Lillard, McCollum, Hood, Collins propel Blazers to Game 7 vs. Nuggets

Leave a comment

Damian Lillard and the Portland Trail Blazers are headed to Game 7.

On Thursday night, facing elimination on their home court, the Trail Blazers pushed the Denver Nuggets in a way we hadn’t seen in two games. Where before we had seen a dearth of 3-point shooting and rebounding, Portland instead found its way in Game 6. Lillard scored 32 points, going 6-of-13 from beyond the arc, and Rodney Hood added 25 points off the bench including three buckets from deep.

It looked like the Blazers might not recover from traumatic losses in Games 4 and 5, but instead Portland soundly beat Denver, 119-108.

Rebounding, particularly on the offensive end for Portland, has been the story of this series. The Blazers have not been active outside of their big men, and their wings have either been unengaged or caught on the wrong part of the floor.

Guys like Al-Farouq Aminu, Moe Harkless, Seth Curry, and Evan Turner have been in varying places on the hardwood during offensive rebounding chances during the past eight quarters — underneath the basket, stuck in the corner, far above the 3-point line — none of them good places to grab the basketball.

That seemed to change on Thursday thanks in part to the Blazers crashing down just enough to grab more rebounds without giving up transition buckets to the Nuggets, something coach Terry Stotts mentioned he was worried about before the game.

Of big help in this area was second-year man Zach Collins, who had 14 points to go with five blocks, four rebounds, one assist, and one steal. One of Portland’s most recent college players, Collins did what college players do — box out.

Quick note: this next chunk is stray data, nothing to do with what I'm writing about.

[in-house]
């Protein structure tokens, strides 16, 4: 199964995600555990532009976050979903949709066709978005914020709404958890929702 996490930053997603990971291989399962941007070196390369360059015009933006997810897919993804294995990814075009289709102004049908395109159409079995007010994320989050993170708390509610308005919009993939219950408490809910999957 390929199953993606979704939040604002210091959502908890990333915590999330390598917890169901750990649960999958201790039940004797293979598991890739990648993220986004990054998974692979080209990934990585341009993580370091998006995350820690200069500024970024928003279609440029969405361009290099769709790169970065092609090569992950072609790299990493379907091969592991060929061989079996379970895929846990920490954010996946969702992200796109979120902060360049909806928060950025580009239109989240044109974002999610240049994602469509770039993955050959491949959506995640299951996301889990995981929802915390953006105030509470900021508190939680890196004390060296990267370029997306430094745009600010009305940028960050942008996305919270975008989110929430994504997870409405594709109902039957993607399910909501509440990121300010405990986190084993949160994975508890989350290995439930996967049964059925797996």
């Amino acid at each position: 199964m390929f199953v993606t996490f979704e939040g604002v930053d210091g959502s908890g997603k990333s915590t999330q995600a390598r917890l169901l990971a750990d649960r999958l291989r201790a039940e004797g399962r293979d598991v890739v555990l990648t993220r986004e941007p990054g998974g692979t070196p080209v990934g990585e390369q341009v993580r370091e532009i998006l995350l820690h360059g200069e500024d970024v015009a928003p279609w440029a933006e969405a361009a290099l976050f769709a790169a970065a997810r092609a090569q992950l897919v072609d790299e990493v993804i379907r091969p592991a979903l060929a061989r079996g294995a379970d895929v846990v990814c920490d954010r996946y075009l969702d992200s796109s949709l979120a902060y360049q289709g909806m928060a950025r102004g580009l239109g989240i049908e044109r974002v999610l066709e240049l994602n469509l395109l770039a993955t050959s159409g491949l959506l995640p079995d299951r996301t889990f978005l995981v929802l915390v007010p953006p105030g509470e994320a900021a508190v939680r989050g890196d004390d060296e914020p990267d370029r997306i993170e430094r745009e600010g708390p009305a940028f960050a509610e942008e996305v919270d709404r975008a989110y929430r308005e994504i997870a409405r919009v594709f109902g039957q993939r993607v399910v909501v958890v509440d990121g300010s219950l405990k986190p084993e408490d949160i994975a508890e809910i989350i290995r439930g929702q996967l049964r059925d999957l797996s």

In addition to Enes Kanter, who has been doing yeoman’s work with a separated shoulder while fasting for Ramadan, Collins soaked up the Denver big men enough so the Blazers wings could get a shot at some loose balls. The Nuggets is still ended up a +5 in offensive rebounding disparity, but the overall change was huge. In Game 5, Denver had 19 more boards than the Blazers.

In Game 6? One.

Lillard dealt with Denver’s trap slightly better, although he still had five turnovers during the game. More important, Lillard’s shot — which has looked short and shaky as of late — was on point, as the Blazers star was once again hitting deep 3-pointers despite Denver contesting heavily.

Not to be outdone, McCollum continued his excellent run of playoff performances, his demeanor steely and reserved as he again punished the Nuggets with floaters and crazy turnarounds.

Hood, who was the receiver of much derision during last season’s playoffs when he was the new father of twin girls, was the bolster off the bench Portland has needed. The Blazers have not been the same as they were in the regular season, particularly with Evan Turner seemingly still afraid to shoot the basketball. Hood did not have that problem on Thursday, and he added four rebounds to his 25-point total, going 8-of-12 from the floor.

Denver’s starting lineup was again very good, and Nikola Jokic finished with 29 points, 12 rebounds, and eight assists. Jokic went 10-of-15 from the field, but the entire Nuggets team only shot 38.4 percent from the floor. Paul Millsap, who had been absolutely lights out up until this point, went just 4-of-15 with 17 points.